No, this article is not about how accurate Nifty is, as a benchmark for India’s economic growth. We know that it is not. But for the naysayers, let us settle the argument first. It is not what the article is about though, but first things first.
Auto sector: What were some of the major change agents the sector has witnessed in recent times? Shift to BS VI norms? Electric vehicles deadline? NBFC crisis? All of them have been significant change agents, but none have stricken at the root of car ownership or usage as much as the taxi hailing apps. Now, are Uber and Ola listed? No. Now, you know where I am going with this. Retail Sector: You do have Shopper stop, Trent, Dmart, etc. in the listed space. But, hey, where is Amazon? Flipkart? Or Paytm, Zomato, Swiggy, Jio to name a few?
Why not in equity?
The question in fact should be why. Why are they and similar behemoths, or fast growing companies that are changing the economic landscape of the country not seen in the listed space anymore? Now, equity is traditionally seen as a low cost as well as easy source of finance, when compared to debt. For variety or reasons, well documented and otherwise, companies are increasingly tapping resources outside of the equity market, then it is assumed that PE, VCs and other such sources are offering easier access to capital, in spite of the associated risks and pressures from such promoters. Now if more and more companies are not accessing equity markets for finance, then that pretty much puts in jeopardy, the standing of “market cap to gpd ratio” as a decent indicator towards market performance. As of March 2019, Nifty 50 represented ~67% of the total free float market capitalisation of all listed equity companies on NSE. In simple terms, it means that just because Nifty 50 stocks constitute the bulk of NSE market cap, it does not follow that they contribute similarly to GDP as well.
Nifty in the last 10 years
7.71%, the returns per annum from Nifty, in the last 10 years (as on March 29,2019), if the investment in Nifty was done in an equal weighted manner (2%).
11.46%, the returns per annum from Nifty over the same 10 year period, if the investment in Nifty was done in proportion of the constituent stocks’ market capitalization.
15.98 %, the return per annum from Nifty Total return index over the same 10 year period. This is as high it could get, as it captures not only capital appreciation, but also assumes that cash distributions like dividend, bonuses etc. are re invested. But the key point here is that, the index constitution does not remain static. Weak ones are left out, and companies that are showing strength, are added as per its semi-annual routine. In other words, index is primed and well-groomed to succeed; to give good returns. Incidentally, the returns also compare fairly with the ~13% growth in GDP in nominal prices in the similar period (FY09-2019E).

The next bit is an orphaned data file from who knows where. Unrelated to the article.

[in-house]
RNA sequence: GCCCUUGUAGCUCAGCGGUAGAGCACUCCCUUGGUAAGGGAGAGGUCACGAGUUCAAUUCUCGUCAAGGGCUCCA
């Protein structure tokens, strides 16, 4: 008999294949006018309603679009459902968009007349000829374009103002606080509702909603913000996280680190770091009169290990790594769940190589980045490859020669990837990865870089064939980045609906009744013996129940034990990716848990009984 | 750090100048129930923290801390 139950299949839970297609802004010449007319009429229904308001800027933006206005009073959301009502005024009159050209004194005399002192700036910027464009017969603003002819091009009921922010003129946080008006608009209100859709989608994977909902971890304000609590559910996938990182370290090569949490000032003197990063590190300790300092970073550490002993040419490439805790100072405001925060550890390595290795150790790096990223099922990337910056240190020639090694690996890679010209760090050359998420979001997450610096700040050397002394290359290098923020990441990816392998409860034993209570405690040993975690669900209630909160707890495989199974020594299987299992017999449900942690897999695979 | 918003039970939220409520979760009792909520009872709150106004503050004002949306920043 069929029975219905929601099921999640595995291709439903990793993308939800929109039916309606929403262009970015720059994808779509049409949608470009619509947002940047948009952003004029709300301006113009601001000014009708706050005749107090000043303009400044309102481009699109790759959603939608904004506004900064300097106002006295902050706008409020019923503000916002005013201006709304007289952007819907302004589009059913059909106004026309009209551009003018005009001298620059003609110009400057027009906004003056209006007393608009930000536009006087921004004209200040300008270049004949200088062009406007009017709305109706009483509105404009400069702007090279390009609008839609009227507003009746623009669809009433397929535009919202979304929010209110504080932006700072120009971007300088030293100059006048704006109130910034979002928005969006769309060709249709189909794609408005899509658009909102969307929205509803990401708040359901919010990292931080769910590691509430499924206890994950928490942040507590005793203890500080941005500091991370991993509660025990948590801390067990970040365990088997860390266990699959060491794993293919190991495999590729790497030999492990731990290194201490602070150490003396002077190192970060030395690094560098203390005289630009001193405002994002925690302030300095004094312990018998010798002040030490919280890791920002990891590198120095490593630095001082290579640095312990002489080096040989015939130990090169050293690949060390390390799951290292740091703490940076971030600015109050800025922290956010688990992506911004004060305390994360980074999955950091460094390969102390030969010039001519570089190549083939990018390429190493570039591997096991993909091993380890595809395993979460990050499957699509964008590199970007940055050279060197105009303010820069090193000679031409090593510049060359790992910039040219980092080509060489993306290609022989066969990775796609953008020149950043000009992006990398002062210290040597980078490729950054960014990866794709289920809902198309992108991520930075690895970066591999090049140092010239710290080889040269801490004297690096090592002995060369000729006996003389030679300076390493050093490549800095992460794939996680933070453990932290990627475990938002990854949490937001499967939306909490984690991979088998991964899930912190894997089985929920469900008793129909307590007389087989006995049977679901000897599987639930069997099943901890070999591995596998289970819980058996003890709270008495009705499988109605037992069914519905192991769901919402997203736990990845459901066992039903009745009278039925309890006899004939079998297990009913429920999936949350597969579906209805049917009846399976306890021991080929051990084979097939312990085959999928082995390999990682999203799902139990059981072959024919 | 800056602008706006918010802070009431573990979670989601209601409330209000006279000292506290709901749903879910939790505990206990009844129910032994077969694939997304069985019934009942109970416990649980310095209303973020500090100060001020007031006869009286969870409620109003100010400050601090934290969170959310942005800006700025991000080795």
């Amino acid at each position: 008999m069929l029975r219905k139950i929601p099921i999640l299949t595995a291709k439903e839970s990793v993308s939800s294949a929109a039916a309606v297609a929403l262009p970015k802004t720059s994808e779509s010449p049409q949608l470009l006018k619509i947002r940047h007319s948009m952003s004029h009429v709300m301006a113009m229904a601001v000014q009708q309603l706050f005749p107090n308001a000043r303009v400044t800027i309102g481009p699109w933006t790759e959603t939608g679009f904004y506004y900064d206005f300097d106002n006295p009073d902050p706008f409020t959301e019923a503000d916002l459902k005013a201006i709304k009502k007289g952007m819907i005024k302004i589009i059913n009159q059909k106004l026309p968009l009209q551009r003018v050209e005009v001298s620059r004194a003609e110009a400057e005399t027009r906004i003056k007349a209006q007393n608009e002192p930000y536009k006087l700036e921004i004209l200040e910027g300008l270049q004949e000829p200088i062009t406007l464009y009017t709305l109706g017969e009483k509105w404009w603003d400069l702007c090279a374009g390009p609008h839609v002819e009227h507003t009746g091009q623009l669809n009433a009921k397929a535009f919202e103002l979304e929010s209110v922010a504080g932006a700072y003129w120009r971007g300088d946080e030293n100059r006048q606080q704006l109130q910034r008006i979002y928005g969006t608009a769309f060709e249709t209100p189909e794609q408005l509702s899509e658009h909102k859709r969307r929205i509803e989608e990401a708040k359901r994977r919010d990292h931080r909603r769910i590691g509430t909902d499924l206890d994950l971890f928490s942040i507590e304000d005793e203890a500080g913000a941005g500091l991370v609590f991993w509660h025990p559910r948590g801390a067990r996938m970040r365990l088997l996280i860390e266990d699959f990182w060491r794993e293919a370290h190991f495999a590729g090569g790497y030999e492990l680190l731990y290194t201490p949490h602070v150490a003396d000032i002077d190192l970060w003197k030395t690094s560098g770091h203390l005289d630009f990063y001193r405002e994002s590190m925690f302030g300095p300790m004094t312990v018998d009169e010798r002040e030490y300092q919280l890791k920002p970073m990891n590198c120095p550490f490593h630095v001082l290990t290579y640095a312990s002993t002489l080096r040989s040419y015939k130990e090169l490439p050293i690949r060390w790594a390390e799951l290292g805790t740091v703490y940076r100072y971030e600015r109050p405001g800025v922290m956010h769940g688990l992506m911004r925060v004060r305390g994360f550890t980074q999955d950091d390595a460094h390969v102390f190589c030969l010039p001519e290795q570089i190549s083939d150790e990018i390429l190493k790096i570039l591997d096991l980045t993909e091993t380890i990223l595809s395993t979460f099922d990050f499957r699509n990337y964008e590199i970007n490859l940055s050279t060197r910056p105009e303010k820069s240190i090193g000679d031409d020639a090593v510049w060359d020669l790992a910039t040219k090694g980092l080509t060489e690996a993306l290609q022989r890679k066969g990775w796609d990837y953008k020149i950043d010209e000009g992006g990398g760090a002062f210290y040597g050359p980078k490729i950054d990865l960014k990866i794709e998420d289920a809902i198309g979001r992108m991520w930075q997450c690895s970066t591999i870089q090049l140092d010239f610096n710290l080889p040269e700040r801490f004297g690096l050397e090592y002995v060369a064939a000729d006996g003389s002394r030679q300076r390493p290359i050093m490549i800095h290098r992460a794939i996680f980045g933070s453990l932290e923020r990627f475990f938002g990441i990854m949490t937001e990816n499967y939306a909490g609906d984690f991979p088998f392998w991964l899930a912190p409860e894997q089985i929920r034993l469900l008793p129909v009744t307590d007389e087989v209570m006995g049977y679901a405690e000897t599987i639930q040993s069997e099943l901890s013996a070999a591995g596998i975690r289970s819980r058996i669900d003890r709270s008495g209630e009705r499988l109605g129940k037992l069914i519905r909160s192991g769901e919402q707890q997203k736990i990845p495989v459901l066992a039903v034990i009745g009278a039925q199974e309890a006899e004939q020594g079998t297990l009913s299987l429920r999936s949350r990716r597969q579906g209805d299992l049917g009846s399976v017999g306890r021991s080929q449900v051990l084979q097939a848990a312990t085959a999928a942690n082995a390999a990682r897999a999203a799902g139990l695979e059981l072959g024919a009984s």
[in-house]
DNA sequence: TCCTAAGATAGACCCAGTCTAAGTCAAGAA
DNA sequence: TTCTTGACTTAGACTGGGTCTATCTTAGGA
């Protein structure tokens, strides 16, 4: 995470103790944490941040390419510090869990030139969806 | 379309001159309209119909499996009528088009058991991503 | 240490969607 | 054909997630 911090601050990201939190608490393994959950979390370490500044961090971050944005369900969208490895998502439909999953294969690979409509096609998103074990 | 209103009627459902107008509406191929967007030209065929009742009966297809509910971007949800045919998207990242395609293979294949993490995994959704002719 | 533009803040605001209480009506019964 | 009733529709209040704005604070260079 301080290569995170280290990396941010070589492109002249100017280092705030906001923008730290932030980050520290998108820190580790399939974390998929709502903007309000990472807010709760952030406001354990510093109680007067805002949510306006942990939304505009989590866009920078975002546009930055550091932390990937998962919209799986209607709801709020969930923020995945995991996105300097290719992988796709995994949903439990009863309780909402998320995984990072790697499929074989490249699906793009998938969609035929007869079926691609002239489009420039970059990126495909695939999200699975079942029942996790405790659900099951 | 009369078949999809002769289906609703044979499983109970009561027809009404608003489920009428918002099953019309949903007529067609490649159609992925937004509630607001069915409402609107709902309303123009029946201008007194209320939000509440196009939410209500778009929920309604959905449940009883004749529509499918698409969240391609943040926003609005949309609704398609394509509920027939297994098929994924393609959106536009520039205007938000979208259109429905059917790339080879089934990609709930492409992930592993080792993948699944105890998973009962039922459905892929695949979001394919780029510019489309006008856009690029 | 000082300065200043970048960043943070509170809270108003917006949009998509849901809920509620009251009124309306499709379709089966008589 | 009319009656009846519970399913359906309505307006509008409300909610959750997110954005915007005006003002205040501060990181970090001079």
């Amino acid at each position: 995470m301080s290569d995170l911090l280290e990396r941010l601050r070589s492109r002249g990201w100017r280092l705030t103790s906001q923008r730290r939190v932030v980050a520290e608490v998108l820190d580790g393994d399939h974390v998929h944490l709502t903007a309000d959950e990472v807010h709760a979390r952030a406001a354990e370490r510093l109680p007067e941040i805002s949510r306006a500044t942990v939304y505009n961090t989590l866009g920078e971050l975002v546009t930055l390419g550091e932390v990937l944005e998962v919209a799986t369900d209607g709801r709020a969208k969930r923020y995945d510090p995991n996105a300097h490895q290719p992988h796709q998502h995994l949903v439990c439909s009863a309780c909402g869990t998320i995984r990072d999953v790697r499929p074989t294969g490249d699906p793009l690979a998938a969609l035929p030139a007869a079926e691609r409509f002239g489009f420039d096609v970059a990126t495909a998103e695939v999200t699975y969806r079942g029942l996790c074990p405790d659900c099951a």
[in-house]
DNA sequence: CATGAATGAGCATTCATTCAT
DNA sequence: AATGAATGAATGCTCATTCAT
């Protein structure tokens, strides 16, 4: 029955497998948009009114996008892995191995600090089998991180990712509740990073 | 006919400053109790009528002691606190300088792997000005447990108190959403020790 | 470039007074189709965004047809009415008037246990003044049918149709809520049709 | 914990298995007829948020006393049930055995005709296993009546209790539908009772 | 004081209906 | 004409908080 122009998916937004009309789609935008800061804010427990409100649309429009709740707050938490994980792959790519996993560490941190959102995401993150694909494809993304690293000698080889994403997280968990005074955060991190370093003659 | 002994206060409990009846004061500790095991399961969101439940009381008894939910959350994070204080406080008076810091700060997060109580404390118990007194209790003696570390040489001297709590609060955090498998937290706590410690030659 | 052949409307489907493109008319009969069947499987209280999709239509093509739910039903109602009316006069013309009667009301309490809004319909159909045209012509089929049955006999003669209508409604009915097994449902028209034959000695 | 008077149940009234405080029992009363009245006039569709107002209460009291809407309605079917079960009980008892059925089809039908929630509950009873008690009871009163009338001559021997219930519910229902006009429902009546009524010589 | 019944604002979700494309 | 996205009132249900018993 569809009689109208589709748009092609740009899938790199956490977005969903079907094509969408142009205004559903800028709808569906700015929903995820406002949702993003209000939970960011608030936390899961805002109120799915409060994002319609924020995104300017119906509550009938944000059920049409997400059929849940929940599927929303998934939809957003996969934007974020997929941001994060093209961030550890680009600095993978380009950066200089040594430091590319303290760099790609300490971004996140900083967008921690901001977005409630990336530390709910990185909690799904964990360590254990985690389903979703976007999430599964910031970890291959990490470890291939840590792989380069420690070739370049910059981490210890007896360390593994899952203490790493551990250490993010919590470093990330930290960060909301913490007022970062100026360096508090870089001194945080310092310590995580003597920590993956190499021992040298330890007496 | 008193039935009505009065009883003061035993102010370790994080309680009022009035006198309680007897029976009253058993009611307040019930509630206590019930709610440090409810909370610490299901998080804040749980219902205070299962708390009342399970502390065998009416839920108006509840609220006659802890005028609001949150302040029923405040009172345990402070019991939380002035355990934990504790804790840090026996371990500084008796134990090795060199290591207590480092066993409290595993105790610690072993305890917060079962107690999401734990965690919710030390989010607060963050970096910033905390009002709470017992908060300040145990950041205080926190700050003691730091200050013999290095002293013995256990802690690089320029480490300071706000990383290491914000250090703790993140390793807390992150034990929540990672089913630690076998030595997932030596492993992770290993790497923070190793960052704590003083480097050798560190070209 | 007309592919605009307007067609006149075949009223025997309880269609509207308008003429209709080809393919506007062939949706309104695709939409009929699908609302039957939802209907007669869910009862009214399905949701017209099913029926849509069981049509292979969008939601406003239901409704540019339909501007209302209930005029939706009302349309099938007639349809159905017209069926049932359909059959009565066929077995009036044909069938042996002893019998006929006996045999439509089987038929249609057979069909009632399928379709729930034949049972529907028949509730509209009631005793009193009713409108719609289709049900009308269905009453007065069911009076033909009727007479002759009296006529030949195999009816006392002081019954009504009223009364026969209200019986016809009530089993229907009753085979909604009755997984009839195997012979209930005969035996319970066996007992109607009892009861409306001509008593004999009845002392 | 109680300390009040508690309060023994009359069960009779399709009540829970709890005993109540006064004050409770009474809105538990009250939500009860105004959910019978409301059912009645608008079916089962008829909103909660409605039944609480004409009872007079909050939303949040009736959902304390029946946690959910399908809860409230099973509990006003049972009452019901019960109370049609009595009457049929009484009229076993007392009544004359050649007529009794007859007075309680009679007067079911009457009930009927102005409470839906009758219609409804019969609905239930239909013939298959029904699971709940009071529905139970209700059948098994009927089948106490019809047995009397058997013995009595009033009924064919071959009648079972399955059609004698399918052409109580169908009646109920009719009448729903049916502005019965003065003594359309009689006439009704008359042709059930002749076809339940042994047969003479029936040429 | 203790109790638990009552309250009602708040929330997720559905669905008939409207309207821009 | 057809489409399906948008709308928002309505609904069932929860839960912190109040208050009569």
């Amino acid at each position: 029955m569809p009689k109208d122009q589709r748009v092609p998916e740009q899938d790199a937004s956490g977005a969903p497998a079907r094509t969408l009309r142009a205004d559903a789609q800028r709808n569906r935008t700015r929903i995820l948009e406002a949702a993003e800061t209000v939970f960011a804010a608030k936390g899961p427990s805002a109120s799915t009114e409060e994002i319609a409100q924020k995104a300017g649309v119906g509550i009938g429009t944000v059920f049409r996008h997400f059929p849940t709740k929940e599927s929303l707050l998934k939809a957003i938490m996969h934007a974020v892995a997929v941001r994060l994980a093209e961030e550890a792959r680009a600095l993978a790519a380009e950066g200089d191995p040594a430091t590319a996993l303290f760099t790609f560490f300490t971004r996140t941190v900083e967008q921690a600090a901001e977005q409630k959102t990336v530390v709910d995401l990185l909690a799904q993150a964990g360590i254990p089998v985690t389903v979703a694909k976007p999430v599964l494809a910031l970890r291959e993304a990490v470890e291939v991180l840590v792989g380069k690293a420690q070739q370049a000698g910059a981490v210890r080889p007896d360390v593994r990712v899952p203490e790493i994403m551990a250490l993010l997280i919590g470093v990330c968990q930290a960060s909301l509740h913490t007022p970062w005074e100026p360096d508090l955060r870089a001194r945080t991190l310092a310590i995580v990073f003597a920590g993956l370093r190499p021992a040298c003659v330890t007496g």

So, a rule based index rebalancing done by Index managers improves the returns over a conventional set up of investing with equal weightage and forgetting for the next 10 years. Quite Darwinian. Survival of the fittest and all…Fair enough.
Index composition since Index’s inception in 1995
20%, the proportion of financial sector in Nifty. It rose to ~27% by Mar 2014 ie in 19 years, but in the next 5 years it ballooned to a whopping ~39% in Mar 2019.
0%, the presence of Information Technology at inception. This rose to nearly 14% as on March 2019, reflecting its position among the key drivers of economy.
So, in reality, Nifty50 does not fairly reflect emerging companies/sectors, nor act as a barometer to economy, but it is certainly a proxy. It is to be hoped that those fast growing companies that have opted for other sources of funding will be seen in the listed space, once they are done with the cash burn models and see stability. And thus in turn, set the equation between market cap and gdp right again. And also in turn, normalize the excessive concentration seen in certain sectors. A white paper on Nifty 50 Index reckons that 68 percent of the active funds which use NIFTY 50 have not been able to beat the index over the last 10 years. Even after ignoring the fact that this comparison obviously excludes the mid cap funds where superlative returns are often seen. Nifty, which follows a simple rule based approach, delivered a decent 15.8% in the last 10 years, and hence it still carries its weight in gold.
Reference: White paper on Nifty50, nseindia.com